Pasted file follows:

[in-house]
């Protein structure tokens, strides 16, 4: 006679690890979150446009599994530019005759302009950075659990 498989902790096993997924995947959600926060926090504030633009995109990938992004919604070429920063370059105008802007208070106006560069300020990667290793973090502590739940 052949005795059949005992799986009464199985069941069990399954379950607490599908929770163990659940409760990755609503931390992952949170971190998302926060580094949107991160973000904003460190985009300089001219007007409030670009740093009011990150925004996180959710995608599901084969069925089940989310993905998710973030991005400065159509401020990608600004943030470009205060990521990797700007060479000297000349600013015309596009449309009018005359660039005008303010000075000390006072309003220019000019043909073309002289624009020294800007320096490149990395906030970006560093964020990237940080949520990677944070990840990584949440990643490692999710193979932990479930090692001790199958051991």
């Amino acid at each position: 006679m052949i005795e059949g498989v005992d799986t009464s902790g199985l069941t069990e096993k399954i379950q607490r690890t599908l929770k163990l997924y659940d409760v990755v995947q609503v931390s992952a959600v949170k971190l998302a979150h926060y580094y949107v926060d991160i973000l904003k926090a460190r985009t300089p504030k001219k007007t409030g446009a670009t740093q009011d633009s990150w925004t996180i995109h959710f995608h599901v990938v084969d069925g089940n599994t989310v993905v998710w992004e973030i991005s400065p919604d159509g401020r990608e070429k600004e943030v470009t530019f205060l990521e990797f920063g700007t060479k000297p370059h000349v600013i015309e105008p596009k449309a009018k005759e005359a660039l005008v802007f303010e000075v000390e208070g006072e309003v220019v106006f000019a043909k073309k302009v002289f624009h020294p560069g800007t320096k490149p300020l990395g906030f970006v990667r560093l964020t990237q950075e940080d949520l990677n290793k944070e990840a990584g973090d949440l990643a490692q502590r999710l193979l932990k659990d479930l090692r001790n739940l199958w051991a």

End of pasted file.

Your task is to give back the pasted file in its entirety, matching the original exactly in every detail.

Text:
[in-house]
């Protein structure tokens, strides 16, 4: 006679690890979150446009599994530019005759302009950075659990 498989902790096993997924995947959600926060926090504030633009995109990938992004919604070429920063370059105008802007208070106006560069300020990667290793973090502590739940 052949005795059949005992799986009464199985069941069990399954379950607490599908929770163990659940409760990755609503931390992952949170971190998302926060580094949107991160973000904003460190985009300089001219007007409030670009740093009011990150925004996180959710995608599901084969069925089940989310993905998710973030991005400065159509401020990608600004943030470009205060990521990797700007060479000297000349600013015309596009449309009018005359660039005008303010000075000390006072309003220019000019043909073309002289624009020294800007320096490149990395906030970006560093964020990237940080949520990677944070990840990584949440990643490692999710193979932990479930090692001790199958051991």
């Amino acid at each position: 006679m052949i005795e059949g498989v005992d799986t009464s902790g199985l069941t069990e096993k399954i379950q607490r690890t599908l929770k163990l997924y659940d409760v990755v995947q609503v931390s992952a959600v949170k971190l998302a979150h926060y580094y949107v926060d991160i973000l904003k926090a460190r985009t300089p504030k001219k007007t409030g446009a670009t740093q009011d633009s990150w925004t996180i995109h959710f995608h599901v990938v084969d069925g089940n599994t989310v993905v998710w992004e973030i991005s400065p919604d159509g401020r990608e070429k600004e943030v470009t530019f205060l990521e990797f920063g700007t060479k000297p370059h000349v600013i015309e105008p596009k449309a009018k005759e005359a660039l005008v802007f303010e000075v000390e208070g006072e309003v220019v106006f000019a043909k073309k302009v002289f624009h020294p560069g800007t320096k490149p300020l990395g906030f970006v990667r560093l964020t990237q950075e940080d949520l990677n290793k944070e990840a990584g973090d949440l990643a490692q502590r999710l193979l932990k659990d479930l090692r001790n739940l199958w051991a």